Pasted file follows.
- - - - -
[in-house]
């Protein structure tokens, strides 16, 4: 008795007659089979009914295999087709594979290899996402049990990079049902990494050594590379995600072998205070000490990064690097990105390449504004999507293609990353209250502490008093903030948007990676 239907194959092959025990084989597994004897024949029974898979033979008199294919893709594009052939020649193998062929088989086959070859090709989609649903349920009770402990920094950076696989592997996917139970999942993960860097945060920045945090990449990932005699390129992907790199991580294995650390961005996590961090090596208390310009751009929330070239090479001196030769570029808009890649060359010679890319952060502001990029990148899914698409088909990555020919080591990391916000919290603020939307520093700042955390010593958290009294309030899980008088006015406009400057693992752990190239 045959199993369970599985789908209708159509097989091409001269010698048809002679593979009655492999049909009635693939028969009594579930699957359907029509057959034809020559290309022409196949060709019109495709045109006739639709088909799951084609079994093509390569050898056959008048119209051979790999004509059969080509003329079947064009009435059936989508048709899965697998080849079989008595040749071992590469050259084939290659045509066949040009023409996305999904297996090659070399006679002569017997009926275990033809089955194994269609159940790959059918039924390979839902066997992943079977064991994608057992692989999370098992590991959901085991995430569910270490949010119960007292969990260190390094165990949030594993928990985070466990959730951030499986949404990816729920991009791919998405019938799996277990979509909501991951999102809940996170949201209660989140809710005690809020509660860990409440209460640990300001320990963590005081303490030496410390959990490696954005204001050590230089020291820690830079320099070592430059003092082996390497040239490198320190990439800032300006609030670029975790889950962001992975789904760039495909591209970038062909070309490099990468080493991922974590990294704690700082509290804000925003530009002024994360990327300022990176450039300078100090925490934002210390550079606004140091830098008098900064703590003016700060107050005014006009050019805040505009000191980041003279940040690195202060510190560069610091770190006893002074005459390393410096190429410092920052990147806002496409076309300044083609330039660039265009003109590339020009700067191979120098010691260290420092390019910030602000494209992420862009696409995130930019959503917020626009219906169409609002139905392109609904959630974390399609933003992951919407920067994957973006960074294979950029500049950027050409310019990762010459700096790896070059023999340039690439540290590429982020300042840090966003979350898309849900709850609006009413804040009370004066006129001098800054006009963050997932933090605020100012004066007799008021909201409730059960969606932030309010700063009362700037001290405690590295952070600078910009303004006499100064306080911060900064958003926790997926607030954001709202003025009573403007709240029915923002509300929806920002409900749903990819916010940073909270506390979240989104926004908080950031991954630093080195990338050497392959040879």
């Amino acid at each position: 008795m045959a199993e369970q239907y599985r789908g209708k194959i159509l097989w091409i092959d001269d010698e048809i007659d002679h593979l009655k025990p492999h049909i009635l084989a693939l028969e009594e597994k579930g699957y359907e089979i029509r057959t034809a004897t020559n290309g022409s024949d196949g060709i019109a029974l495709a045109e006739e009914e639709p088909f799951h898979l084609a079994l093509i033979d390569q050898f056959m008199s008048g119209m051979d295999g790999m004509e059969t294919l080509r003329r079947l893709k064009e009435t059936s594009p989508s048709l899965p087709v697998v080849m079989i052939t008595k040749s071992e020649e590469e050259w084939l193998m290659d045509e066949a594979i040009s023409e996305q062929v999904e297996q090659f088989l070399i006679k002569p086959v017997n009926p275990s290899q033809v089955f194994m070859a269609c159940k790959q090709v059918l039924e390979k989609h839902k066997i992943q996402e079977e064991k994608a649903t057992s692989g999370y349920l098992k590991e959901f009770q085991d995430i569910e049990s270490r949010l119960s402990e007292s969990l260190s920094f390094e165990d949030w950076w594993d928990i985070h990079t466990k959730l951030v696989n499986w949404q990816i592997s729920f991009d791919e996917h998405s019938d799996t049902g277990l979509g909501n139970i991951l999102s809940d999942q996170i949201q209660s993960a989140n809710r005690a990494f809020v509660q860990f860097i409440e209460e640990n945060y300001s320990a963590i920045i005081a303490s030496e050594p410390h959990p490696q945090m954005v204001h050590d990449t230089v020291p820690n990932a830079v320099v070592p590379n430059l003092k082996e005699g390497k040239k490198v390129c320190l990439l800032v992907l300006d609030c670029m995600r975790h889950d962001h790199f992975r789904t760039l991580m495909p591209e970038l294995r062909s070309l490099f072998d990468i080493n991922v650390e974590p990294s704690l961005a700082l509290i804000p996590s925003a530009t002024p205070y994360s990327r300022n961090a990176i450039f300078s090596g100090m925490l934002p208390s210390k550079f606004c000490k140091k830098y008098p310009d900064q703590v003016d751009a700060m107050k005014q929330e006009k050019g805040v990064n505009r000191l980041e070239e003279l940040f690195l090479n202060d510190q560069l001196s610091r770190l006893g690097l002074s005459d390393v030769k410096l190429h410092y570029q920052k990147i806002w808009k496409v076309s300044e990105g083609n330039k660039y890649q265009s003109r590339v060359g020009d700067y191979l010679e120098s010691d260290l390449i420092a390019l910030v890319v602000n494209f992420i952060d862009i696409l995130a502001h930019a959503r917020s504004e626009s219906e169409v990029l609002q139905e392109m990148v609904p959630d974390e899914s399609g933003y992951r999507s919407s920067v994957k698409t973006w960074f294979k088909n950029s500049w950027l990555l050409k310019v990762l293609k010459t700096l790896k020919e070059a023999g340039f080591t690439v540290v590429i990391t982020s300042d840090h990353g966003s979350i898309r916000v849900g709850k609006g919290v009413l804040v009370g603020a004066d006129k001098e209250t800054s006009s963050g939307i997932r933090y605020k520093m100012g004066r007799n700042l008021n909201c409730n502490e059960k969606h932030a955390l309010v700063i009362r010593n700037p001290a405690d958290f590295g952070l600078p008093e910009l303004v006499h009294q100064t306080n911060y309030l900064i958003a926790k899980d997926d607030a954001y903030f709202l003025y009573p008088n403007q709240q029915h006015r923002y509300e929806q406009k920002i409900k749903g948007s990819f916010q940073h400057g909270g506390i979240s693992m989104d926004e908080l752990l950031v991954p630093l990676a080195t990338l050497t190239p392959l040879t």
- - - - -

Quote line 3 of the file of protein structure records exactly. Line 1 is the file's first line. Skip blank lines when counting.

């Amino acid at each position: 008795m045959a199993e369970q239907y599985r789908g209708k194959i159509l097989w091409i092959d001269d010698e048809i007659d002679h593979l009655k025990p492999h049909i009635l084989a693939l028969e009594e597994k579930g699957y359907e089979i029509r057959t034809a004897t020559n290309g022409s024949d196949g060709i019109a029974l495709a045109e006739e009914e639709p088909f799951h898979l084609a079994l093509i033979d390569q050898f056959m008199s008048g119209m051979d295999g790999m004509e059969t294919l080509r003329r079947l893709k064009e009435t059936s594009p989508s048709l899965p087709v697998v080849m079989i052939t008595k040749s071992e020649e590469e050259w084939l193998m290659d045509e066949a594979i040009s023409e996305q062929v999904e297996q090659f088989l070399i006679k002569p086959v017997n009926p275990s290899q033809v089955f194994m070859a269609c159940k790959q090709v059918l039924e390979k989609h839902k066997i992943q996402e079977e064991k994608a649903t057992s692989g999370y349920l098992k590991e959901f009770q085991d995430i569910e049990s270490r949010l119960s402990e007292s969990l260190s920094f390094e165990d949030w950076w594993d928990i985070h990079t466990k959730l951030v696989n499986w949404q990816i592997s729920f991009d791919e996917h998405s019938d799996t049902g277990l979509g909501n139970i991951l999102s809940d999942q996170i949201q209660s993960a989140n809710r005690a990494f809020v509660q860990f860097i409440e209460e640990n945060y300001s320990a963590i920045i005081a303490s030496e050594p410390h959990p490696q945090m954005v204001h050590d990449t230089v020291p820690n990932a830079v320099v070592p590379n430059l003092k082996e005699g390497k040239k490198v390129c320190l990439l800032v992907l300006d609030c670029m995600r975790h889950d962001h790199f992975r789904t760039l991580m495909p591209e970038l294995r062909s070309l490099f072998d990468i080493n991922v650390e974590p990294s704690l961005a700082l509290i804000p996590s925003a530009t002024p205070y994360s990327r300022n961090a990176i450039f300078s090596g100090m925490l934002p208390s210390k550079f606004c000490k140091k830098y008098p310009d900064q703590v003016d751009a700060m107050k005014q929330e006009k050019g805040v990064n505009r000191l980041e070239e003279l940040f690195l090479n202060d510190q560069l001196s610091r770190l006893g690097l002074s005459d390393v030769k410096l190429h410092y570029q920052k990147i806002w808009k496409v076309s300044e990105g083609n330039k660039y890649q265009s003109r590339v060359g020009d700067y191979l010679e120098s010691d260290l390449i420092a390019l910030v890319v602000n494209f992420i952060d862009i696409l995130a502001h930019a959503r917020s504004e626009s219906e169409v990029l609002q139905e392109m990148v609904p959630d974390e899914s399609g933003y992951r999507s919407s920067v994957k698409t973006w960074f294979k088909n950029s500049w950027l990555l050409k310019v990762l293609k010459t700096l790896k020919e070059a023999g340039f080591t690439v540290v590429i990391t982020s300042d840090h990353g966003s979350i898309r916000v849900g709850k609006g919290v009413l804040v009370g603020a004066d006129k001098e209250t800054s006009s963050g939307i997932r933090y605020k520093m100012g004066r007799n700042l008021n909201c409730n502490e059960k969606h932030a955390l309010v700063i009362r010593n700037p001290a405690d958290f590295g952070l600078p008093e910009l303004v006499h009294q100064t306080n911060y309030l900064i958003a926790k899980d997926d607030a954001y903030f709202l003025y009573p008088n403007q709240q029915h006015r923002y509300e929806q406009k920002i409900k749903g948007s990819f916010q940073h400057g909270g506390i979240s693992m989104d926004e908080l752990l950031v991954p630093l990676a080195t990338l050497t190239p392959l040879t």